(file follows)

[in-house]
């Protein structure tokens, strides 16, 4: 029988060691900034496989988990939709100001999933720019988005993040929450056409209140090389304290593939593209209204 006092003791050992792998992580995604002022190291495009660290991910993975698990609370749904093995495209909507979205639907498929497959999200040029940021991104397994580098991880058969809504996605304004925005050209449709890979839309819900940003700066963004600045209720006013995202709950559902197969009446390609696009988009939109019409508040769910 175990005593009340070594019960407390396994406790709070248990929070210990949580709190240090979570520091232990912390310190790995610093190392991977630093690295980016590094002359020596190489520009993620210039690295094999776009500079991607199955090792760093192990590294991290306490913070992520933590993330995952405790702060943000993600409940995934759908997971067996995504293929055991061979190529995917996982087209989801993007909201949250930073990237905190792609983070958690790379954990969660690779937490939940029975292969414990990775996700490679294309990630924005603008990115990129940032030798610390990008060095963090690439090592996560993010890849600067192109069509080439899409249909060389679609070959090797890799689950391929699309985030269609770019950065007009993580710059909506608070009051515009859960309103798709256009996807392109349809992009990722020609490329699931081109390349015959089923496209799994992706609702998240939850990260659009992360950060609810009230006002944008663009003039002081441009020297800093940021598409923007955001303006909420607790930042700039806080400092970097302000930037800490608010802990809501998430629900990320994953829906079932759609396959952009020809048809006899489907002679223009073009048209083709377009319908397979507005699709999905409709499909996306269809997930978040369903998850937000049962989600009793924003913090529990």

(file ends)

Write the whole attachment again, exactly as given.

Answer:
[in-house]
């Protein structure tokens, strides 16, 4: 029988060691900034496989988990939709100001999933720019988005993040929450056409209140090389304290593939593209209204 006092003791050992792998992580995604002022190291495009660290991910993975698990609370749904093995495209909507979205639907498929497959999200040029940021991104397994580098991880058969809504996605304004925005050209449709890979839309819900940003700066963004600045209720006013995202709950559902197969009446390609696009988009939109019409508040769910 175990005593009340070594019960407390396994406790709070248990929070210990949580709190240090979570520091232990912390310190790995610093190392991977630093690295980016590094002359020596190489520009993620210039690295094999776009500079991607199955090792760093192990590294991290306490913070992520933590993330995952405790702060943000993600409940995934759908997971067996995504293929055991061979190529995917996982087209989801993007909201949250930073990237905190792609983070958690790379954990969660690779937490939940029975292969414990990775996700490679294309990630924005603008990115990129940032030798610390990008060095963090690439090592996560993010890849600067192109069509080439899409249909060389679609070959090797890799689950391929699309985030269609770019950065007009993580710059909506608070009051515009859960309103798709256009996807392109349809992009990722020609490329699931081109390349015959089923496209799994992706609702998240939850990260659009992360950060609810009230006002944008663009003039002081441009020297800093940021598409923007955001303006909420607790930042700039806080400092970097302000930037800490608010802990809501998430629900990320994953829906079932759609396959952009020809048809006899489907002679223009073009048209083709377009319908397979507005699709999905409709499909996306269809997930978040369903998850937000049962989600009793924003913090529990």